# Which has a greater dipole: chloroform (CHCl3) or trichlorofluoromethane (CCl3F)?

Does chloroform have a greater dipole because the $$\ce{C-H}$$ dipole is weaker than $$\ce{C-Cl}$$ dipole thereby making the overall net dipole greater in chloroform, as opposed to trichlorofluoromethane where the $$\ce{C-F}$$ bond dipole being more similar to the $$\ce{C-Cl}$$ dipole makes the molecule more stable with a smaller net dipole?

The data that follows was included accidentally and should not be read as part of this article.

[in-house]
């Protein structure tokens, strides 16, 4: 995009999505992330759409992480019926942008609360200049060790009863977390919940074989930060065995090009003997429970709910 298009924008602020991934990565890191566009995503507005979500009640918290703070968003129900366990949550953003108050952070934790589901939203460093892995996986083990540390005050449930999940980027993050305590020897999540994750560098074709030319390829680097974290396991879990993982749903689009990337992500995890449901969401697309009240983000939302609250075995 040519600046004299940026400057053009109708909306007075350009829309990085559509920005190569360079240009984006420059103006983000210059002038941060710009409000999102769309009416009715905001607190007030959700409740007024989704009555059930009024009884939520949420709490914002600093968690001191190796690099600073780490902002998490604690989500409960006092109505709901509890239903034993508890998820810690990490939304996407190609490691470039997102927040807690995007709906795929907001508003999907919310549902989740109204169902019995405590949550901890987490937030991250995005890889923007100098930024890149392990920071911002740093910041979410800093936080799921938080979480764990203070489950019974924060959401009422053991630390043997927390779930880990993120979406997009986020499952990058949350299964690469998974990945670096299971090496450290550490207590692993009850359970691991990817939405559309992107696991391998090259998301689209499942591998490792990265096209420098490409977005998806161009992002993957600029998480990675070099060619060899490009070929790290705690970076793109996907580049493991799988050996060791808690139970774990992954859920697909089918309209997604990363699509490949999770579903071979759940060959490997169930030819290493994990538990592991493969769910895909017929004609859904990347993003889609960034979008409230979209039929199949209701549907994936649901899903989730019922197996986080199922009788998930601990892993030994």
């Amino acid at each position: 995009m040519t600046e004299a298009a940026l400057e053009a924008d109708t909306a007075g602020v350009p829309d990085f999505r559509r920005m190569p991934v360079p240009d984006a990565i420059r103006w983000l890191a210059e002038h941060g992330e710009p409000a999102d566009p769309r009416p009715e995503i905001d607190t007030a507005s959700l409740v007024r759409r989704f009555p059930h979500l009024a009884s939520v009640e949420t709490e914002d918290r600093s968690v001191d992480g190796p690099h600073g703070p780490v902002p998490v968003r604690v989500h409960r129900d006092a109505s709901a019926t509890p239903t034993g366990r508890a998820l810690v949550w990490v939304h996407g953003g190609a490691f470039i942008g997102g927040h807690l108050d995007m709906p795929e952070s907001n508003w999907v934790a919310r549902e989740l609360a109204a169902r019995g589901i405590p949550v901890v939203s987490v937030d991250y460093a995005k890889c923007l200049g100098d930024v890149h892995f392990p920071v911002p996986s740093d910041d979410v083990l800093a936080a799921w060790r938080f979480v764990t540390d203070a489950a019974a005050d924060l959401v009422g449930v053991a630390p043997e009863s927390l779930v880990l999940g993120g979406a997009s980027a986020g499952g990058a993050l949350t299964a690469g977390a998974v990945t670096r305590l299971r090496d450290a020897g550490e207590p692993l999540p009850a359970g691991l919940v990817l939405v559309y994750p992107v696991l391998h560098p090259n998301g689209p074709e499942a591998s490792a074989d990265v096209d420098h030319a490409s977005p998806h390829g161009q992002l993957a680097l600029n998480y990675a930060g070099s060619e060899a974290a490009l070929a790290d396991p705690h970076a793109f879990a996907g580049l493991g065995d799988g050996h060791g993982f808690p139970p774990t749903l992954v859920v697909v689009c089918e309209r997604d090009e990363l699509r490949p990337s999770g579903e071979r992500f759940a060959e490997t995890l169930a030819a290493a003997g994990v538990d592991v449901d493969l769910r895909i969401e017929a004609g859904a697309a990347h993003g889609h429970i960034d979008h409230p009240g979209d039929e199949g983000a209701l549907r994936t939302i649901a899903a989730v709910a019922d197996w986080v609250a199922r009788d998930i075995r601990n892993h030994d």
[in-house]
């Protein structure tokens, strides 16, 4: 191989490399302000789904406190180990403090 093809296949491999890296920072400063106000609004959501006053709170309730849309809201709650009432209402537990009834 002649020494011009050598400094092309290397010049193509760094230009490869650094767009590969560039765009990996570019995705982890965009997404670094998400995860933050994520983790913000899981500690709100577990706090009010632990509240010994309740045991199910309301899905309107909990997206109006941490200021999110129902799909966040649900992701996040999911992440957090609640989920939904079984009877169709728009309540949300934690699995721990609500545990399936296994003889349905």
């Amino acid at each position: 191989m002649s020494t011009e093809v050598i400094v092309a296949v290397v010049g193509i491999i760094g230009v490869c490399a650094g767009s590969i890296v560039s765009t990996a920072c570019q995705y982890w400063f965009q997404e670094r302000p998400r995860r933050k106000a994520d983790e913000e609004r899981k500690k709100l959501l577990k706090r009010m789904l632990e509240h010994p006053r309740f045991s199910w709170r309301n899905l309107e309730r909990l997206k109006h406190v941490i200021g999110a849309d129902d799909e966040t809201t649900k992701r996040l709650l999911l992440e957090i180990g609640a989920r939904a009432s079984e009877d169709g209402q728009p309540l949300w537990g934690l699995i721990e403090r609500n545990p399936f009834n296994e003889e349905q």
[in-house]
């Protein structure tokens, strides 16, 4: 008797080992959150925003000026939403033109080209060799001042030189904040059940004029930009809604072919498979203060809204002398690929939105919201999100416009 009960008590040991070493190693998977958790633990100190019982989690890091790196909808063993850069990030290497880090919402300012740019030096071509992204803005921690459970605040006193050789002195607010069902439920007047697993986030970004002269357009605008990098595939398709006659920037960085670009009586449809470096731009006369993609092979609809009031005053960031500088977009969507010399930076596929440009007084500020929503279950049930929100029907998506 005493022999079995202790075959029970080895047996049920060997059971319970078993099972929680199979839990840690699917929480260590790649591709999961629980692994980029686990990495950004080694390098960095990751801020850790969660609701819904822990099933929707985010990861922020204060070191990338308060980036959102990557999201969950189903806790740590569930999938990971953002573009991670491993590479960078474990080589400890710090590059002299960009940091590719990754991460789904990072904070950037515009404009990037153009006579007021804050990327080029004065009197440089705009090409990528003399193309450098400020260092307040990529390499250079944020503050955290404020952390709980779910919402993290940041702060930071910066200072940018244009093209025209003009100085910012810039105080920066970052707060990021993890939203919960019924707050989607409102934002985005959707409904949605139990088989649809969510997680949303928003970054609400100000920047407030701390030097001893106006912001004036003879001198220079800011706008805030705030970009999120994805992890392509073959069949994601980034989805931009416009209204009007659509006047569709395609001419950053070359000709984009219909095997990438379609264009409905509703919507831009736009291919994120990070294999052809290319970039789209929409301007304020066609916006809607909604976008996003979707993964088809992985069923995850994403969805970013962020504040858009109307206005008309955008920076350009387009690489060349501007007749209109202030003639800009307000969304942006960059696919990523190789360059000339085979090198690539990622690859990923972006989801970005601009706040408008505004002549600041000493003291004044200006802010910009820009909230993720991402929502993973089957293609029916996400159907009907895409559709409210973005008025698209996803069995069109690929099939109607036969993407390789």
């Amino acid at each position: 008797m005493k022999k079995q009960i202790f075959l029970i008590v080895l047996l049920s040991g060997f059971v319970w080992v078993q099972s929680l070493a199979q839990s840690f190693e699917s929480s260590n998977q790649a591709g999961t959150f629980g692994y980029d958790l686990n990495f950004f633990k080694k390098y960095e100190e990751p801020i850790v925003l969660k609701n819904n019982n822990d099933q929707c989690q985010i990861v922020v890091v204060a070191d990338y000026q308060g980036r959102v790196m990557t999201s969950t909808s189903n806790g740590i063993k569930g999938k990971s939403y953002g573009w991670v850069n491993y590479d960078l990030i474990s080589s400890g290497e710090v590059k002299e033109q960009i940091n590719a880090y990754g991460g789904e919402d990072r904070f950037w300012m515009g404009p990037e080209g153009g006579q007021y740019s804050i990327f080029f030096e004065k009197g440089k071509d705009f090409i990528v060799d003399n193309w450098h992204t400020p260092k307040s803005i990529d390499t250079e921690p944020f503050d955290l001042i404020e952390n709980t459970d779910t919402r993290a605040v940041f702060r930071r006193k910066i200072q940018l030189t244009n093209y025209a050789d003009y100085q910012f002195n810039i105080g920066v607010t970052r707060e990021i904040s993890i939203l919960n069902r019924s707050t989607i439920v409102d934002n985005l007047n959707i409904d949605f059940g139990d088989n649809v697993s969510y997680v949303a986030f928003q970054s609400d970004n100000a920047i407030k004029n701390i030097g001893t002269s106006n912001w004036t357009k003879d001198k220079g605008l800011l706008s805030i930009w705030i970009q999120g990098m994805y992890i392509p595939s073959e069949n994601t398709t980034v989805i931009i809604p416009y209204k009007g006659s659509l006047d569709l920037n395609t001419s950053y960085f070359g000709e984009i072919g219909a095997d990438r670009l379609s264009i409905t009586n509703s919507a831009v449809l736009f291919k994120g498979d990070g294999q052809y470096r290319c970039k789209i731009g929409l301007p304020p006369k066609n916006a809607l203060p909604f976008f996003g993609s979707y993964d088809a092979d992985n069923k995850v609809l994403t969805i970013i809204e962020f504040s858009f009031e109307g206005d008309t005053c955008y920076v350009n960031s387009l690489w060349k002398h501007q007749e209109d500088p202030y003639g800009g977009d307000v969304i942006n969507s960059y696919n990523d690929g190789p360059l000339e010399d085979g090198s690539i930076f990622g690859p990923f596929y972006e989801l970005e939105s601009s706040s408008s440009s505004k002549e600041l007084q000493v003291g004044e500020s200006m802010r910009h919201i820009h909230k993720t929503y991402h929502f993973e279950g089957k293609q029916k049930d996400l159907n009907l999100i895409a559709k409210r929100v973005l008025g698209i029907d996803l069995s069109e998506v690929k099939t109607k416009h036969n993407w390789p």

• C-H and C-F dipoles are in opposite directions; which of them has greater absolute value is not immediately obvious. – Ivan Neretin Mar 2 at 6:16

$$\ce{C-Cl}$$ in $$\ce{CHCl3}$$ all lies in same direction and hence net vector sum is downwards, which makes it's dipole moment greater, while in $$\ce{CFCl3}$$ three $$\ce{C-Cl}$$ bonds are in same direction while one $$\ce{C-F}$$ lies in opposite direction to them thus while adding dipoles as vectors we need to subtract dipole of $$\ce{C-F}$$ from dipole of three $$\ce{C-Cl}$$ thus reducing net dipole moment.
Hence dipole moment of $$\ce{CHCl3}$$ is greater than $$\ce{CFCl3}$$ .